The project investigated the effect of organic matter produced by cyanobacteria on water treatment at different mixing intensities. It produced a major finding ‒ when the mixing intensity is changed, the change in the size of the flocs that remove the water contaminants is not linear, but occurs in quantum leaps. These conditions ultimately determine how effective the entire water treatment process will be. The project has thus contributed to deepening the theoretical knowledge of water treatment by coagulation and flocculation, which can be leveraged to improve existing water treatment technologies and thus provide potable water.
prof. Ing. Vladimír Šindelář, Ph.D., Faculty of Science, Masaryk University
The project dealt with what is called bambusurils ‒ organic substances whose molecule resembles part of the bamboo stalk, inspiring the laureate who discovered them to give them this name. He has taken a closer look at chiral bambusurils, whose molecule is not identical to its mirror image. He discovered that they are only able to preferentially bind one of a pair of chiral anions to each other, whereby pairs of anions can be split to obtain only those that exhibit the desired properties. This makes it possible to use bambusurils primarily in the preparation of pharmaceutical drugs.
Medical and biological sciences
RNDr. Zdeněk Lánský, Ph.D., BIOCEV
In Vitro Reconstitution of the Mitochondrial Transport Complex
Thanks to this project, a mechanism has been discovered that allows molecular motors to find a viable path in the crowded interior of a cell. It has led to the discovery of how molecular motors transport mitochondria in nerve cells over long distances and how this mechanism increases the reliability of transport. The clarification of the molecular mechanism provides insights relevant to further research on the regulation of mitochondrial transport.
Social sciences and humanities
prof. Mgr. Klára Šeďová, Ph.D., Faculty of Arts, Masaryk University
The Relationship between the Characteristics of Instructional Communication and the Students’ Learning Outcomes
The project has shown, also through a dedicated app, that verbal engagement of students during school instruction enhances learning. Students who communicate during class achieve better results than those who follow the teacher’s instructions quietly. The project has produced findings that can be used by schools to enhance their students’ learning, and has also revealed that communication during class can make up for the disadvantages of students from less stimulating family backgrounds.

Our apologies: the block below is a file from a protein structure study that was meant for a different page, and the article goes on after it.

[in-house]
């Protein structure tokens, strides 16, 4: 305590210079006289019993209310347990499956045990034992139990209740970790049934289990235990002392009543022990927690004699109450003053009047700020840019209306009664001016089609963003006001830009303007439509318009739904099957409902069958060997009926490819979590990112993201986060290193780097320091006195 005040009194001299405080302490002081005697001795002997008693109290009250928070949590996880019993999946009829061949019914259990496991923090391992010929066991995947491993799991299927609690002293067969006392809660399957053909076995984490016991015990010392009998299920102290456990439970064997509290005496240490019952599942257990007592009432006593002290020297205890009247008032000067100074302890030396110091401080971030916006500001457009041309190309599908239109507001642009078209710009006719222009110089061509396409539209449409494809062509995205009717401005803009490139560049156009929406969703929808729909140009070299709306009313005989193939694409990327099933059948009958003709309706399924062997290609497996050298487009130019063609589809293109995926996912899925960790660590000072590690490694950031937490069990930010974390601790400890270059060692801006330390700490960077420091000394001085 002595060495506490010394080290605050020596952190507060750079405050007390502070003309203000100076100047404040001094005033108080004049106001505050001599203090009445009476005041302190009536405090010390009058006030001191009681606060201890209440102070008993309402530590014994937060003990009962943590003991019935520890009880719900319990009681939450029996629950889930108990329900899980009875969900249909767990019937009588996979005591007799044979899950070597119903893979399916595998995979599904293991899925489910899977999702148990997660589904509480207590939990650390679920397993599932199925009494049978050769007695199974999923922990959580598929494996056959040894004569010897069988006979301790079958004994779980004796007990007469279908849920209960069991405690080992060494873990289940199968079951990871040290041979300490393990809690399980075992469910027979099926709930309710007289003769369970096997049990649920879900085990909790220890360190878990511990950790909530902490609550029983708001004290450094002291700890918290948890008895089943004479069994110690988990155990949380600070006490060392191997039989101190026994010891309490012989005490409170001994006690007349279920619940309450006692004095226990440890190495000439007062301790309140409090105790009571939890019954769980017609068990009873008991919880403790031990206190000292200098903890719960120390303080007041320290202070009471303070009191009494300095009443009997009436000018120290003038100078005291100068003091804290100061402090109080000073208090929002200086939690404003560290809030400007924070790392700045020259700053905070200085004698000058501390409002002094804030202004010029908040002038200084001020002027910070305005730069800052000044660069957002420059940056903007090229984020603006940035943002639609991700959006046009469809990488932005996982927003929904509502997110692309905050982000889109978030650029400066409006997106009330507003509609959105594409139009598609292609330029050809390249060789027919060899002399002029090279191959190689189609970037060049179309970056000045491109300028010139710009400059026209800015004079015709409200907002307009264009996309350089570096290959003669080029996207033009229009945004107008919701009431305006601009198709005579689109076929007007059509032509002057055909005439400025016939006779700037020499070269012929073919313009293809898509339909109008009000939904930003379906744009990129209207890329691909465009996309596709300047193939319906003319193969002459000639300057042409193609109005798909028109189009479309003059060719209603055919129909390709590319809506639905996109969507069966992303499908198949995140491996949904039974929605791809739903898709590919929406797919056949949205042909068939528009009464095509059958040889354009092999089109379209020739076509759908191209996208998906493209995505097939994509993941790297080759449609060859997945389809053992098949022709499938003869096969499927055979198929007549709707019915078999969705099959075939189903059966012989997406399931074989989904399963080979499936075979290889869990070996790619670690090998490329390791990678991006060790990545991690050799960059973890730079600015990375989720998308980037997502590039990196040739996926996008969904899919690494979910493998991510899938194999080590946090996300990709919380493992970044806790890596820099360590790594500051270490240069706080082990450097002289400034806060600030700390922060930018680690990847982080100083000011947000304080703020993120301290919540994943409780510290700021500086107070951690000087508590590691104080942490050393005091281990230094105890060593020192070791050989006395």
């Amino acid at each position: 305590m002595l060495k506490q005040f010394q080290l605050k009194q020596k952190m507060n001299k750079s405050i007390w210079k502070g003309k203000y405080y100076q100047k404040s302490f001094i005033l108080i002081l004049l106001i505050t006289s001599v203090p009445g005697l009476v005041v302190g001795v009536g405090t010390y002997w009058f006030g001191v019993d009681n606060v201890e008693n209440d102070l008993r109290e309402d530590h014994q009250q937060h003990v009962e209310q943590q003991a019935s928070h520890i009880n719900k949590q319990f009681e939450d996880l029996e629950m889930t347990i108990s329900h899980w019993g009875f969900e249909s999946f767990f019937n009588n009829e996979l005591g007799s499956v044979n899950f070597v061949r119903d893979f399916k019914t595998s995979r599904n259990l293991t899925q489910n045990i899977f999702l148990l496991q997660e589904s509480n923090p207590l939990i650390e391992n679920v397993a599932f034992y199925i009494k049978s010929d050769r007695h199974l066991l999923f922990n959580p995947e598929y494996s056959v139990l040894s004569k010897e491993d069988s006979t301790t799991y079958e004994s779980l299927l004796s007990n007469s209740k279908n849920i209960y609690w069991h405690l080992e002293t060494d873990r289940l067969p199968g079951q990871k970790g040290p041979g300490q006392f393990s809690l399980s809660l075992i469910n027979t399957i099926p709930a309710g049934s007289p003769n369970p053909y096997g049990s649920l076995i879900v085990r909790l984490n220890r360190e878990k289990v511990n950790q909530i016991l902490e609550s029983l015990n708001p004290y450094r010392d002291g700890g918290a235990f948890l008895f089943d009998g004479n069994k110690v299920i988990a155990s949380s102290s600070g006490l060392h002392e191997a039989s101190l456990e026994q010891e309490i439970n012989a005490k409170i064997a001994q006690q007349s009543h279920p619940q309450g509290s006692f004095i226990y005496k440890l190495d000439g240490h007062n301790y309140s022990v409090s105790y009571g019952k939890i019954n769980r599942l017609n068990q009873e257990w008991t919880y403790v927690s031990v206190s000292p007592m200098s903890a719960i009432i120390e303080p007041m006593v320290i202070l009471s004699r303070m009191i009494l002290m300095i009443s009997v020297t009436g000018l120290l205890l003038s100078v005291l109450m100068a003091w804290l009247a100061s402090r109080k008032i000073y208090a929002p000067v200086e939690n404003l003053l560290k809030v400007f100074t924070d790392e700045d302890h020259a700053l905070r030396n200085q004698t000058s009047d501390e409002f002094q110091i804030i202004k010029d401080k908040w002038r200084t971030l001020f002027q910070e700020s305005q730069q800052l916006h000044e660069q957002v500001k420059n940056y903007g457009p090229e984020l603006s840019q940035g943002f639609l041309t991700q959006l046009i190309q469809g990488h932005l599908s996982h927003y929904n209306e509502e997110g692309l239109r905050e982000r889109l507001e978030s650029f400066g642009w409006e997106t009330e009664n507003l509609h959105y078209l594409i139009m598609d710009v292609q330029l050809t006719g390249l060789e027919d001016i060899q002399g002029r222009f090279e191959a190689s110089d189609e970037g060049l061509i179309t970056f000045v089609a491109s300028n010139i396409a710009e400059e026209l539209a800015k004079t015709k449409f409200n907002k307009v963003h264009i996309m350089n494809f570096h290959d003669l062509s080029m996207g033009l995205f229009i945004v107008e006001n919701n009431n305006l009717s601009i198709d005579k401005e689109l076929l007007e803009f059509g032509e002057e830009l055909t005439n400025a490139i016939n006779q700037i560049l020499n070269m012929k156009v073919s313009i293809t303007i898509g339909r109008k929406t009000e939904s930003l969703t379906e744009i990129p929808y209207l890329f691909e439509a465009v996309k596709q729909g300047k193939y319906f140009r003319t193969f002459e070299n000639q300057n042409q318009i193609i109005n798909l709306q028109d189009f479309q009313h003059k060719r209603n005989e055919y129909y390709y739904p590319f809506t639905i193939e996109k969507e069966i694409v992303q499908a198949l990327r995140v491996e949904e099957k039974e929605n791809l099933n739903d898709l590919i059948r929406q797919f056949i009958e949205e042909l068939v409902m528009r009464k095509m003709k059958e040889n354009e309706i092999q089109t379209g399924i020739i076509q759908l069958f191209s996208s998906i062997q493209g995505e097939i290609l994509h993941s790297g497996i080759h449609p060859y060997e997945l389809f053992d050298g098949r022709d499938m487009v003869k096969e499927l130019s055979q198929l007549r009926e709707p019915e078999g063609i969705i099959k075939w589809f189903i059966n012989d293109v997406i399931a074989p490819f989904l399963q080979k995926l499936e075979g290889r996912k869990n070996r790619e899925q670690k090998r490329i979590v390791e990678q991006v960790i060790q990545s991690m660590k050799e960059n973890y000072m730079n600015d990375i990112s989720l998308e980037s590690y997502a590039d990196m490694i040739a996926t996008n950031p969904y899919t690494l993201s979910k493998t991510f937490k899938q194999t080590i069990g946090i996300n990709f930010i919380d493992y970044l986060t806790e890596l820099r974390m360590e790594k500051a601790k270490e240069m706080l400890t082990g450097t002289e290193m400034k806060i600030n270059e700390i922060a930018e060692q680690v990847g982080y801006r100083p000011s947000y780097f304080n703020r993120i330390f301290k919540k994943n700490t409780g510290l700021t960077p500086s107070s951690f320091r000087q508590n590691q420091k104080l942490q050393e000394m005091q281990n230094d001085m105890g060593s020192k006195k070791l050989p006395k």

Agricultural and biological-environmental sciences
prof. Mgr. Marek Eliáš, Ph.D., Faculty of Science, University of Ostrava
The Dark Side of Plastid Biology: Evolution and Function of Leucoplasts in Algae
The project has made a major contribution to a better understanding of the evolution and function of plastids ‒ cellular organelles present in plant and algal cells. It mapped the metabolic functions of the plastid of a unicellular flagellate organism, the colourless euglenid. Professor Eliáš also discovered a new lineage of non-photosynthesizing algal flagellates with an extremely large plastid genome, and uncovered a hidden plastid in an amoebic organism of the Leukarachinon genus.
GACR President´s awards in 2020
Multiscale Nonequilibrium Dynamics
RNDr. Michal Pavelka, Ph.D., Faculty of Mathematics & Physics, Charles University, Prague
The project’s objective was to find a unifying geometric description of the development of physical systems on various levels of detail. The investigators identified procedures to reduce levels of detail, while still obtaining irreversible behaviours associated with an increase in entropy. The findings are being applied in research related to e.g. new, ultrafast-charging batteries, the possibilities of antivirus nanoparticles, and machine learning.
The Origins of Life on Earth and in the Universe
Judit E. Šponerová, Ph.D., Institute of Biophysics, Czech Academy of Sciences, Brno
The project made a fundamental contribution to how we understand the origins of the first molecules of genetic information on Earth. The project demonstrated that asteroid and meteorite impacts may have affected the creation of the first small RNA molecules. The project was also instrumental in generating possible scenarios of the origination of the first functional genetic molecules, composed of simple substances present on early-stage Earth, such as formamide, hydrogen cyanide, or formaldehyde.